This all refers to 4x5 sizes.

Since I can be a cheap bastard, I love Diafine, and have been using it with Tri-x For a while with great results. Then the cheap bastard in me sees J&C 400 for about half the cos of Tri-Xt and gets excited, but can find no reference to anyone ever using it in Diafine. My J&C Classic 400 arrived today, so I ran my own little test. Here are my results.

Since I don't own a densitometer, or have a darkroom easily avaiable, I ran my test by shooting off a scene at 400, 800 & 1600 on each film, and then scanned them on my Epson 2450 using Vuescan with all auto balanceing turned off so that each negative got the same amount of exposure. Then compared that image, and one done with just levels applied in Photoshop to the image and eyeballed it from there. The top images in each exaplme JPG is the strait scan, and the bottom are after just a simple levels. Scene was incident metered outside with a Luna Pro SBC. Dark interior that I included in the scene metered around 4 stops less then the outdoors.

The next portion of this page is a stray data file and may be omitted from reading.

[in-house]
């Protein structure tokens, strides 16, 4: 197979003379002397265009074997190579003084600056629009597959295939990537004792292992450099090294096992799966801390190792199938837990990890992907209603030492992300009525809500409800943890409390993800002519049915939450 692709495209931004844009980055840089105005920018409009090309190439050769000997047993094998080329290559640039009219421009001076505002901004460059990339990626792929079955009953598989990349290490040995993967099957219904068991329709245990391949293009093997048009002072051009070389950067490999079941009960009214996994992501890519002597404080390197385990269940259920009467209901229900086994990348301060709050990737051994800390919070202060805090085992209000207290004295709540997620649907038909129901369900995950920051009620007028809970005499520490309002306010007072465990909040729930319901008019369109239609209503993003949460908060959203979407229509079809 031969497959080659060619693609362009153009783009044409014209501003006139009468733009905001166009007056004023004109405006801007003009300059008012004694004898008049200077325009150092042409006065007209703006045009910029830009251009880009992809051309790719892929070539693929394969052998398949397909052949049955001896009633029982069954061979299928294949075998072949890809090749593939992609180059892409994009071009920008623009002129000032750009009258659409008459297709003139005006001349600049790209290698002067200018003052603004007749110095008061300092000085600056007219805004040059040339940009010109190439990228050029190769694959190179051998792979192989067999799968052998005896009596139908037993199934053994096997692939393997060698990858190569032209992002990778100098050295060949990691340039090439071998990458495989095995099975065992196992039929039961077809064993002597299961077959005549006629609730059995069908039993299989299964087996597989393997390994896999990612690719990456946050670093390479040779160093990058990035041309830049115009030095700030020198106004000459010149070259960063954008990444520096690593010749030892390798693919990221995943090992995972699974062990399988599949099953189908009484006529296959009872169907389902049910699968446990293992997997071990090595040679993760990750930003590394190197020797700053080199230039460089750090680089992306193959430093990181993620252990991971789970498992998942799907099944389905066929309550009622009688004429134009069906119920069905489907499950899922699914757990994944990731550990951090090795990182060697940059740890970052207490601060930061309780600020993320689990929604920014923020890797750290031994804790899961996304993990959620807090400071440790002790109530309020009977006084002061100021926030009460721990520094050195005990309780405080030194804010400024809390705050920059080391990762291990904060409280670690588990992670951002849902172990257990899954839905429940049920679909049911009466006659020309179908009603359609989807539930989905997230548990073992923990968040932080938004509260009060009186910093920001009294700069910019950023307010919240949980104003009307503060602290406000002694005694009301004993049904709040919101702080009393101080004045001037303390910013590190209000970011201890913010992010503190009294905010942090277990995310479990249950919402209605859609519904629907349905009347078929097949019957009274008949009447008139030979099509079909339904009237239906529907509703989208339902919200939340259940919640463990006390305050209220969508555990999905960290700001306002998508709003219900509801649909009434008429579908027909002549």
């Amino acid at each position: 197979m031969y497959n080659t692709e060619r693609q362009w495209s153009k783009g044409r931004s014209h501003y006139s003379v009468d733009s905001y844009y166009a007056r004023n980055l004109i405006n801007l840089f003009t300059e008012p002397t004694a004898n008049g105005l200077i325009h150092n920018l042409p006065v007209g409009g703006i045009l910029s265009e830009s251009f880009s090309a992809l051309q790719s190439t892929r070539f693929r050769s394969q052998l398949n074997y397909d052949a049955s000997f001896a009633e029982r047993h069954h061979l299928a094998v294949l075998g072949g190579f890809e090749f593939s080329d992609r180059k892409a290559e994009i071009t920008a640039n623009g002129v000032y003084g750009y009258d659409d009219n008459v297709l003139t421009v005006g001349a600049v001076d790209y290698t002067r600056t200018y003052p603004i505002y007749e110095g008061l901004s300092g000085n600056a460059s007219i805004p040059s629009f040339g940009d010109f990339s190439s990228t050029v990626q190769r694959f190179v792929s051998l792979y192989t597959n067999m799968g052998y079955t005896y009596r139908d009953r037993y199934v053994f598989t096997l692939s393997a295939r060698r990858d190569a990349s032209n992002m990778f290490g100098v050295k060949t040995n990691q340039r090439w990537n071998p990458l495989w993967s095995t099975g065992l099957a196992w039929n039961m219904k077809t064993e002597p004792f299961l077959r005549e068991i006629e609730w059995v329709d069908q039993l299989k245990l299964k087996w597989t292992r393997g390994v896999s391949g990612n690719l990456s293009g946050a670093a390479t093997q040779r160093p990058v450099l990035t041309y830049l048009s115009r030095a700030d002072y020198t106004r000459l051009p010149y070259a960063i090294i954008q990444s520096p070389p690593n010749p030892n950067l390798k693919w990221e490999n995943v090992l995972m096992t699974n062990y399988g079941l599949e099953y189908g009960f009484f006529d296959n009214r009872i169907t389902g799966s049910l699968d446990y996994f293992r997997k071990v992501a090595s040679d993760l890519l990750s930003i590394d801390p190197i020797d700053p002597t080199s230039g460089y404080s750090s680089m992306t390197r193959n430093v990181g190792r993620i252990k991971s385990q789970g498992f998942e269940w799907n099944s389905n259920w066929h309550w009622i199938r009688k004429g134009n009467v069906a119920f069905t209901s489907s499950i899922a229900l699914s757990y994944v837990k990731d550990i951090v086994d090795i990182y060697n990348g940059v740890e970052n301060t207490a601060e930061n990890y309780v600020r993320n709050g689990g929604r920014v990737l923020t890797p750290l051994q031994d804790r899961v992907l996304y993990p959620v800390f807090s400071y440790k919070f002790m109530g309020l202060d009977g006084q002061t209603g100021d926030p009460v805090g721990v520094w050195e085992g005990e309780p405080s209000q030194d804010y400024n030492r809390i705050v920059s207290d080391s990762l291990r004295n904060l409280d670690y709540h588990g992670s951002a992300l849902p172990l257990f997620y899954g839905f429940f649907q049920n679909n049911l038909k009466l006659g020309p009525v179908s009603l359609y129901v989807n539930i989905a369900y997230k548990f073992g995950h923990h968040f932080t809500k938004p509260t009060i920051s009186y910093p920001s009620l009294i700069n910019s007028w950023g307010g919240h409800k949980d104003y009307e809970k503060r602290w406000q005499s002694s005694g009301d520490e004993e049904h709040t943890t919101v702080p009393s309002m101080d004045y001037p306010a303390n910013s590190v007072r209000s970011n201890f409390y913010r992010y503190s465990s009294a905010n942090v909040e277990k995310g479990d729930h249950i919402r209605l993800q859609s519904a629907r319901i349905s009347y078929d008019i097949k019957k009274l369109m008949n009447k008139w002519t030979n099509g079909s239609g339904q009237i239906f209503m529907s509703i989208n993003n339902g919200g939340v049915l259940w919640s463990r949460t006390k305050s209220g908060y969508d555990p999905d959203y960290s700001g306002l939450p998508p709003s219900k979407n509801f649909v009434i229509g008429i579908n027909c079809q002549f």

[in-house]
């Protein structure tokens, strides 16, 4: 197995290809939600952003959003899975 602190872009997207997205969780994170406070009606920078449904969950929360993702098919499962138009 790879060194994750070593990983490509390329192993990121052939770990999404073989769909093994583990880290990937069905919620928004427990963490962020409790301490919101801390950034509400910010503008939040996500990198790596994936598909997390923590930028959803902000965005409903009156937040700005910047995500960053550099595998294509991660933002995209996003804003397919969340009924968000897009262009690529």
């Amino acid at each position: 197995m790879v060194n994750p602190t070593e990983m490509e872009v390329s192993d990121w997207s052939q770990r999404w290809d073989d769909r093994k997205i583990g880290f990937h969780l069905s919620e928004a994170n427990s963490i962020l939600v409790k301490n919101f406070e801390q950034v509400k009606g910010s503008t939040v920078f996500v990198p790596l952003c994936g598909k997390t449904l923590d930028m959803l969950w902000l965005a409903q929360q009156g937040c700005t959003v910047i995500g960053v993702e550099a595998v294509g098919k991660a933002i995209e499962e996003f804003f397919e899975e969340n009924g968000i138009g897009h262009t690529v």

Example images; 400 ISO, 800 ISO, 1600 ISO

My own observations;

Shooting at 400, the TXP320 seems a little faster, but the J&C image seems to be better with a minor tonality issue that I've always had with the tri-x. One comparison sheet isn't much though, and I'll have to play with this some more. Maybe have to rate it a hair slower to get the shadow detail that I'm used to.

Stick with tri-x when going beyond 400. Tri-x @ 1600 was still a decent negative, the j&c @ 1600 was thin enough that holding it up to the light in my basement after processing had it do that thin negative trick where it looks like a positive. The tri-x @ 800 seems somewhat close to J&C @ 400.